Who’s Behind “OptOut Media”?

Originally published on Substack by The Kennedy Beacon

On October 19, Rolling Stone published an article entitled “America’s Biggest Charities Bankrolled RFK Jr.’s Anti-Vax Outfit,” dramatically asserting that “Children’s Health Defense and other groups promoting vaccine misinformation discreetly raked in money from anonymous donors through some of the largest charities in the country.”

Despite the provocative language, the piece is actually an attempt to portray normal philanthropic activities as sinister and Robert F. Kennedy Jr.’s ideas as dangerous. By the end, the authors seem to inadvertently highlight the hypocrisy of their premise and their own double-standards.

The article, co-published with the OptOut Media Foundation, focuses on the use of “donor-advised funds” to direct money to causes chosen by individual donors while benefiting from a degree of anonymity from those who may seek to criticize their advocacy. Such donor-advised fund services are offered to clients of large corporate financial firms such as FidelityVanguard, the Charles Schwab Corporation, and Morgan Stanley.

As the authors explain, decisions about where the money is directed are made by the client, not by the host of the fund, allowing donors to maintain control over how their philanthropic contributions are used. This use of donor-advised funds is ubiquitous across the political spectrum; as summarized last year by Politico, large “dark money” donors on both the left and the right benefit from the protection offered by these funds.

Rather than provide the full context of how donor-advised funds are used around the country, the authors of the Rolling Stone article make the case that it is a problem for certain organizations to have the same access to funding from their supporters if their ideas are controversial in the eyes of the political establishment.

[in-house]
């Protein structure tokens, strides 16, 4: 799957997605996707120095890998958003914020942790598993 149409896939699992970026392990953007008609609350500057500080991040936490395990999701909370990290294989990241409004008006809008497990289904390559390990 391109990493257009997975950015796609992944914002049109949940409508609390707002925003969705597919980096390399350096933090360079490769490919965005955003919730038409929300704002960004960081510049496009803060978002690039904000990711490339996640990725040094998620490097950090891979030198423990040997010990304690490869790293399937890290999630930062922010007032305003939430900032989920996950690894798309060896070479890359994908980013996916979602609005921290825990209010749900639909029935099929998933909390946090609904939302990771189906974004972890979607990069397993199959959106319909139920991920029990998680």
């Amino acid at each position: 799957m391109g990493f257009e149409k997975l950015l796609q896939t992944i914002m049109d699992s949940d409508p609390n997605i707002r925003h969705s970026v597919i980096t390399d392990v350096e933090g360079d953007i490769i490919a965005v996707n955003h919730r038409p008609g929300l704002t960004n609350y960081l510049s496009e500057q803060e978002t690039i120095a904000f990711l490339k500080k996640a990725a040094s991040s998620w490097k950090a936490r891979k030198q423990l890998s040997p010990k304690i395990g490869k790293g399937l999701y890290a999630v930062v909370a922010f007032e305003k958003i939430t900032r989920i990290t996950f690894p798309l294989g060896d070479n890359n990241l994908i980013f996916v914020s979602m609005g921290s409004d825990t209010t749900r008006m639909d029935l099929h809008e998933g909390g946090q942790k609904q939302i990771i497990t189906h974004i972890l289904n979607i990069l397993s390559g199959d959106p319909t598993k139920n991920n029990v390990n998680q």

Following RFK Jr.’s recent announcement declaring his independence from both the Democratic and Republican parties, various outlets and political activists, on both sides of the aisle, have sought to undermine Kennedy’s credibility as a candidate.

As The Kennedy Beacon has previously shown, hit pieces and paid advertisements can be made to look like real news. In his August column, John Leake highlighted Rolling Stone’s partisan capture via its parent company, Penske Media. With this in mind, we decided to investigate whether the latest Rolling Stone article was yet another hit piece motivated by something other than “the truth.”

The article’s authors, Alex Kotch and Walker Bragman, are co-founders of the OptOut Media Foundation, with which Rolling Stone produced the piece. According to the foundation’s website, it is “a digital news ecosystem that’s entirely independent and reliable,” free of influence from “corporate media narratives.” However, the professional backgrounds of its directors and staff suggest the foundation’s activities may not be entirely free of bias or ideology.